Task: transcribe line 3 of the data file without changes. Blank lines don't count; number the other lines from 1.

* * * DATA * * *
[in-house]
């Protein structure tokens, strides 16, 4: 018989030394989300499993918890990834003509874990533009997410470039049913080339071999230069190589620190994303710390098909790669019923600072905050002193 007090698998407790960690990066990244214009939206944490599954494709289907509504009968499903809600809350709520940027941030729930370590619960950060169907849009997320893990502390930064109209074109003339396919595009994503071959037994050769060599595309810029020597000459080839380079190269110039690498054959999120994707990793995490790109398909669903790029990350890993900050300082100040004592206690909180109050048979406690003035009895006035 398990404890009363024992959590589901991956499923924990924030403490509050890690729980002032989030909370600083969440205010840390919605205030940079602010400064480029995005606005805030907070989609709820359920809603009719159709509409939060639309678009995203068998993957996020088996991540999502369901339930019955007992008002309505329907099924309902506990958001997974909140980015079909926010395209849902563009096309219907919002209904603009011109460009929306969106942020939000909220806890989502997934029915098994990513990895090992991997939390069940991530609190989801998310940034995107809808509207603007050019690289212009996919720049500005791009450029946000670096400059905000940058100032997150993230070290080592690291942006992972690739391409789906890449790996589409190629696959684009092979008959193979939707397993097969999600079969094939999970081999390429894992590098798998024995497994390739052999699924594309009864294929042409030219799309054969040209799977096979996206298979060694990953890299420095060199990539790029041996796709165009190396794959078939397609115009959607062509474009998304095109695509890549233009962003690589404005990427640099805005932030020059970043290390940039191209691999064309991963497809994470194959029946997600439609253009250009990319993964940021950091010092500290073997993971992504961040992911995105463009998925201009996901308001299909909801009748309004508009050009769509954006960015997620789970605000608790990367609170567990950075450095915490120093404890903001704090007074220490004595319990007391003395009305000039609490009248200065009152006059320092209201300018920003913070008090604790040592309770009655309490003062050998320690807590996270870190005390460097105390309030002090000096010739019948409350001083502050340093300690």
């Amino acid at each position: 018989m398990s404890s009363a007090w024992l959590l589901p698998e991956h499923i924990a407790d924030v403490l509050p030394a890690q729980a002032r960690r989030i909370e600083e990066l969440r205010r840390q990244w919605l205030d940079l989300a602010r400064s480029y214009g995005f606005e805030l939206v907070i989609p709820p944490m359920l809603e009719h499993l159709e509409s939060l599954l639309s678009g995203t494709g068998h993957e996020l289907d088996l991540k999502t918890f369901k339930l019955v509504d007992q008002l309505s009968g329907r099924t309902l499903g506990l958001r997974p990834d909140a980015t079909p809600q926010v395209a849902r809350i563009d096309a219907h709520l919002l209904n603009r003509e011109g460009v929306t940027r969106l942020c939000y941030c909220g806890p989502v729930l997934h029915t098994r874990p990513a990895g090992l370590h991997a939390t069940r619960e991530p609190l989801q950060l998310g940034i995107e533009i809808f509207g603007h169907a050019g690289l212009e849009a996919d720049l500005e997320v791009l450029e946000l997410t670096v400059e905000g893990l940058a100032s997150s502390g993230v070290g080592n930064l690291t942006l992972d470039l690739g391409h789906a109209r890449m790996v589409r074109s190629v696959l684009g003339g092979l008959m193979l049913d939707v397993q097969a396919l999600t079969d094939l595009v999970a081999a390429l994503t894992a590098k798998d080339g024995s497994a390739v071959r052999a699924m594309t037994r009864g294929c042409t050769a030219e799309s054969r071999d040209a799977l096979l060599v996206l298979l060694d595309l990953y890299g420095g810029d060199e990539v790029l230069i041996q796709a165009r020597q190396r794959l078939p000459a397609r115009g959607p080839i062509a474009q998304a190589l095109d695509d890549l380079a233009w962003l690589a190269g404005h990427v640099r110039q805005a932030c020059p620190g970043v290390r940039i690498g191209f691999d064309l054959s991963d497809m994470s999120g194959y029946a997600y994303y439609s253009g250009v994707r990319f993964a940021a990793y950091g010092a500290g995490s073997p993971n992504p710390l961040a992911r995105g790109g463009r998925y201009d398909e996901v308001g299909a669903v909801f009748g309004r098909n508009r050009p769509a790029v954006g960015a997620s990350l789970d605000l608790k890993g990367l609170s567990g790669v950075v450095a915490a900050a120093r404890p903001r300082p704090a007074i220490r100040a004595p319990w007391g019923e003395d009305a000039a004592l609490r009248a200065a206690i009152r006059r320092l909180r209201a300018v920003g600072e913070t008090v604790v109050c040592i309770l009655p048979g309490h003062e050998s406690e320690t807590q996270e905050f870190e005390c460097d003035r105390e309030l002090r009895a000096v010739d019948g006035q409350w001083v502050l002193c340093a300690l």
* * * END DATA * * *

């Amino acid at each position: 018989m398990s404890s009363a007090w024992l959590l589901p698998e991956h499923i924990a407790d924030v403490l509050p030394a890690q729980a002032r960690r989030i909370e600083e990066l969440r205010r840390q990244w919605l205030d940079l989300a602010r400064s480029y214009g995005f606005e805030l939206v907070i989609p709820p944490m359920l809603e009719h499993l159709e509409s939060l599954l639309s678009g995203t494709g068998h993957e996020l289907d088996l991540k999502t918890f369901k339930l019955v509504d007992q008002l309505s009968g329907r099924t309902l499903g506990l958001r997974p990834d909140a980015t079909p809600q926010v395209a849902r809350i563009d096309a219907h709520l919002l209904n603009r003509e011109g460009v929306t940027r969106l942020c939000y941030c909220g806890p989502v729930l997934h029915t098994r874990p990513a990895g090992l370590h991997a939390t069940r619960e991530p609190l989801q950060l998310g940034i995107e533009i809808f509207g603007h169907a050019g690289l212009e849009a996919d720049l500005e997320v791009l450029e946000l997410t670096v400059e905000g893990l940058a100032s997150s502390g993230v070290g080592n930064l690291t942006l992972d470039l690739g391409h789906a109209r890449m790996v589409r074109s190629v696959l684009g003339g092979l008959m193979l049913d939707v397993q097969a396919l999600t079969d094939l595009v999970a081999a390429l994503t894992a590098k798998d080339g024995s497994a390739v071959r052999a699924m594309t037994r009864g294929c042409t050769a030219e799309s054969r071999d040209a799977l096979l060599v996206l298979l060694d595309l990953y890299g420095g810029d060199e990539v790029l230069i041996q796709a165009r020597q190396r794959l078939p000459a397609r115009g959607p080839i062509a474009q998304a190589l095109d695509d890549l380079a233009w962003l690589a190269g404005h990427v640099r110039q805005a932030c020059p620190g970043v290390r940039i690498g191209f691999d064309l054959s991963d497809m994470s999120g194959y029946a997600y994303y439609s253009g250009v994707r990319f993964a940021a990793y950091g010092a500290g995490s073997p993971n992504p710390l961040a992911r995105g790109g463009r998925y201009d398909e996901v308001g299909a669903v909801f009748g309004r098909n508009r050009p769509a790029v954006g960015a997620s990350l789970d605000l608790k890993g990367l609170s567990g790669v950075v450095a915490a900050a120093r404890p903001r300082p704090a007074i220490r100040a004595p319990w007391g019923e003395d009305a000039a004592l609490r009248a200065a206690i009152r006059r320092l909180r209201a300018v920003g600072e913070t008090v604790v109050c040592i309770l009655p048979g309490h003062e050998s406690e320690t807590q996270e905050f870190e005390c460097d003035r105390e309030l002090r009895a000096v010739d019948g006035q409350w001083v502050l002193c340093a300690l």